Editor’s Column: A Time For Understanding

Will Hazzard

It’s been an interesting couple of weeks for us at The Maroon-News. There have been a lot of conflicting opinions over some polemic issues, and we are the ones at the receiving end. It’s been very rewarding, but at the same time kind of difficult to be at the center of a rising debate on campus. It makes it even harder since I am a member of Greek Life, as well as an editor for the paper that publishes quite a few anti-Greek opinions. Personally, I’ve never really been one for confrontation and I really have nothing bad to say about the writers of any of these articles.

In fact, I applaud them for having the guts to speak up, since it appears to be an issue the writers feel passionately about. But, with that said, I think everyone needs to take a step back for a moment. Because there has been an almost constant dialogue about the merits and problems of Greek Life on campus, I don’t think anyone has even taken the time to listen to the arguments of the other side. I think if any sort of solution is to come about, we just need to listen for a moment.

I’ll admit, Greek Life certainly has its issues. While I believe it’s a bit of a stretch to call Greek organizations a bastion for racism and bigotry, I can understand where the concerns come from. Maybe it’s because we’re all just a little too comfortable around each other, or that our Colgate world is a little sheltered from the problems of the outside world, but sometimes we say things that some people may find inappropriate. However, that doesn’t mean we openly discriminate against anyone based on race or sexual orientation. There is a lot of secrecy enshrouded in the rush process, but it’s not like we sit around and say, “Oh, this kid is black. We shouldn’t give him a bid.”

In my opinion, that’s a ridiculous statement. Each house has their own criteria and se­lection process for choosing new members, and if a person doesn’t meet those criteria, then they don’t get a bid. It’s as simple as that. It doesn’t matter what you look like, or which sex you’re attracted to. If you’re selected, the brotherhood sees you as fit to join the ranks. And once you’re there, you’re truly an equal. I don’t think any differently of the minority mem­bers of our organization. In my eyes, and in the eyes of my friends, they are my brothers and nothing else. I hope they see me the same way. That is a sort of equality and unity that is necessary for us to look beyond color and creed. Any accusations of pure discrimination go against those ideals that many others and I hold dear.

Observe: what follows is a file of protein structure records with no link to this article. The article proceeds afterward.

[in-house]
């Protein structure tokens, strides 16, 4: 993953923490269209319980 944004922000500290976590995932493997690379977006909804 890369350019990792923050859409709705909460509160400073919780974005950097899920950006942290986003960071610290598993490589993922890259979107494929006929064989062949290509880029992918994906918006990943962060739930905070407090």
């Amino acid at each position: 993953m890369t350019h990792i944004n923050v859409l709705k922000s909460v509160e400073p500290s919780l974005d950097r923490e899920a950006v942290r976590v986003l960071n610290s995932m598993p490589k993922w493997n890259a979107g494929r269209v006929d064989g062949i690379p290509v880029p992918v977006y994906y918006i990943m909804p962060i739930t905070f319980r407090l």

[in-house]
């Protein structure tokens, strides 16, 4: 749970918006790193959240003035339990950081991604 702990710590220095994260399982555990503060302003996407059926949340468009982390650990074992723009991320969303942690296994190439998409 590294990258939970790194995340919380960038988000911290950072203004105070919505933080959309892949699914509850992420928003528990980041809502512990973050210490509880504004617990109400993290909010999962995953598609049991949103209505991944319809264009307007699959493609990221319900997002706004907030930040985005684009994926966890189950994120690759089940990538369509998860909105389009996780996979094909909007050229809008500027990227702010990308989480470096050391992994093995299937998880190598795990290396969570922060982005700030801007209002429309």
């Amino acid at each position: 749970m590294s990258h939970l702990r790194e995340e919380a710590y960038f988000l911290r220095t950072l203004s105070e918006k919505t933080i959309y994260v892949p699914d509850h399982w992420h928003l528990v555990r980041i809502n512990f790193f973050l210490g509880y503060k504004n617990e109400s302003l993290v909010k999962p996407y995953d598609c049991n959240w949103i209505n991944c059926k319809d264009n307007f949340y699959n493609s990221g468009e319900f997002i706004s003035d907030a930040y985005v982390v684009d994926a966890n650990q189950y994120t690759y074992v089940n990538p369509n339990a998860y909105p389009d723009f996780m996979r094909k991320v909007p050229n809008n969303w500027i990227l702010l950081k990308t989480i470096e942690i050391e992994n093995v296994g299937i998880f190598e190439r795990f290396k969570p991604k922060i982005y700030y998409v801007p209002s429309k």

The responses from the Greek community though, have been less than ideal. There are two schools of thought when it comes to responding to attacks: provide examples on how Greek Life is actually a good thing or completely disregard the opinions of those who dis­agree. Neither really accomplishes anything. While it would seem to make sense to defend Greek Life with statistics and examples of the benefits, it doesn’t really answer the question at hand. By showing we’re involved with philanthropy and that we help build better men and women, we assume there is nothing wrong with us.

We never admit to our flaws and just assume that those who are unaffiliated just don’t get it. The same goes for not saying anything as well. I’ve heard plenty of people say that by acknowledging the articles and responding to them, the Greek community takes the bait. We only give them the response they want. But what has apathy ever really accomplished? By not saying anything, we only prove that we believe ourselves to be superior and that we are above these very serious complaints. By remaining silent, we let the problem grow and develop to the point where opinions are no longer constructive, only hurtful. We may already be at the point.

I’m not saying I have the solution. I don’t think any single person does. But right now, I see a campus that is becoming divided in the worst kind of way. If we ever want this problem to be solved, even just a little bit, we need to take the time to look at ourselves. Greeks and non-Greeks need to ask themselves what they want.

They need to acknowledge what the other party desires. I believe by doing this, we can find a solution and take the knife off each other’s throats. I know I’ll be happier when I can see this campus come together again. I think everyone agrees with me on that.

Contact Will Hazzard at [email protected]